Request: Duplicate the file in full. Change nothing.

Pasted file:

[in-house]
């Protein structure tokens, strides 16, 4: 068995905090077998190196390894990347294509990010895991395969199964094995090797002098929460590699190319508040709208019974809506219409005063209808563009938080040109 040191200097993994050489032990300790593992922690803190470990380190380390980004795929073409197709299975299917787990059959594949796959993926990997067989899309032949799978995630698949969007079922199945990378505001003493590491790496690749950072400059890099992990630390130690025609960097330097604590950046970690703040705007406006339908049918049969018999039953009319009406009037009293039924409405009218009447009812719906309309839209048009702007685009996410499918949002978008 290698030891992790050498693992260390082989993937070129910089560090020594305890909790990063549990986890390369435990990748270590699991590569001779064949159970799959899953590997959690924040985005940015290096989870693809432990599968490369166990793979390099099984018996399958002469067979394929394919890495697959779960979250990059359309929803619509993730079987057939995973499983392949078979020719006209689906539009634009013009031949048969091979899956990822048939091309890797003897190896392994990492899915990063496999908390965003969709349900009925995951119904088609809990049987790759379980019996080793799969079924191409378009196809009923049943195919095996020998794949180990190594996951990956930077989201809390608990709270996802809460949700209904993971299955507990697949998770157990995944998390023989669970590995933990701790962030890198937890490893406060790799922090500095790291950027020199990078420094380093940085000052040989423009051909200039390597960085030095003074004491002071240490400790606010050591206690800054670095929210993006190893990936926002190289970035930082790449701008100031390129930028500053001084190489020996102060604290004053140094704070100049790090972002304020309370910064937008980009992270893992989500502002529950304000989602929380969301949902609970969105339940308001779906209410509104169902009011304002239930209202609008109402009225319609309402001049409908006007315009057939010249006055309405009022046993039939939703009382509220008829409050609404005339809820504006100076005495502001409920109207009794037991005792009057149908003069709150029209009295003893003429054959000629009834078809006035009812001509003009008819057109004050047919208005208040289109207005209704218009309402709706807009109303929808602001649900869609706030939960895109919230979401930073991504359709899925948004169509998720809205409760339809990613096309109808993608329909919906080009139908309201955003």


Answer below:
[in-house]
């Protein structure tokens, strides 16, 4: 068995905090077998190196390894990347294509990010895991395969199964094995090797002098929460590699190319508040709208019974809506219409005063209808563009938080040109 040191200097993994050489032990300790593992922690803190470990380190380390980004795929073409197709299975299917787990059959594949796959993926990997067989899309032949799978995630698949969007079922199945990378505001003493590491790496690749950072400059890099992990630390130690025609960097330097604590950046970690703040705007406006339908049918049969018999039953009319009406009037009293039924409405009218009447009812719906309309839209048009702007685009996410499918949002978008 290698030891992790050498693992260390082989993937070129910089560090020594305890909790990063549990986890390369435990990748270590699991590569001779064949159970799959899953590997959690924040985005940015290096989870693809432990599968490369166990793979390099099984018996399958002469067979394929394919890495697959779960979250990059359309929803619509993730079987057939995973499983392949078979020719006209689906539009634009013009031949048969091979899956990822048939091309890797003897190896392994990492899915990063496999908390965003969709349900009925995951119904088609809990049987790759379980019996080793799969079924191409378009196809009923049943195919095996020998794949180990190594996951990956930077989201809390608990709270996802809460949700209904993971299955507990697949998770157990995944998390023989669970590995933990701790962030890198937890490893406060790799922090500095790291950027020199990078420094380093940085000052040989423009051909200039390597960085030095003074004491002071240490400790606010050591206690800054670095929210993006190893990936926002190289970035930082790449701008100031390129930028500053001084190489020996102060604290004053140094704070100049790090972002304020309370910064937008980009992270893992989500502002529950304000989602929380969301949902609970969105339940308001779906209410509104169902009011304002239930209202609008109402009225319609309402001049409908006007315009057939010249006055309405009022046993039939939703009382509220008829409050609404005339809820504006100076005495502001409920109207009794037991005792009057149908003069709150029209009295003893003429054959000629009834078809006035009812001509003009008819057109004050047919208005208040289109207005209704218009309402709706807009109303929808602001649900869609706030939960895109919230979401930073991504359709899925948004169509998720809205409760339809990613096309109808993608329909919906080009139908309201955003």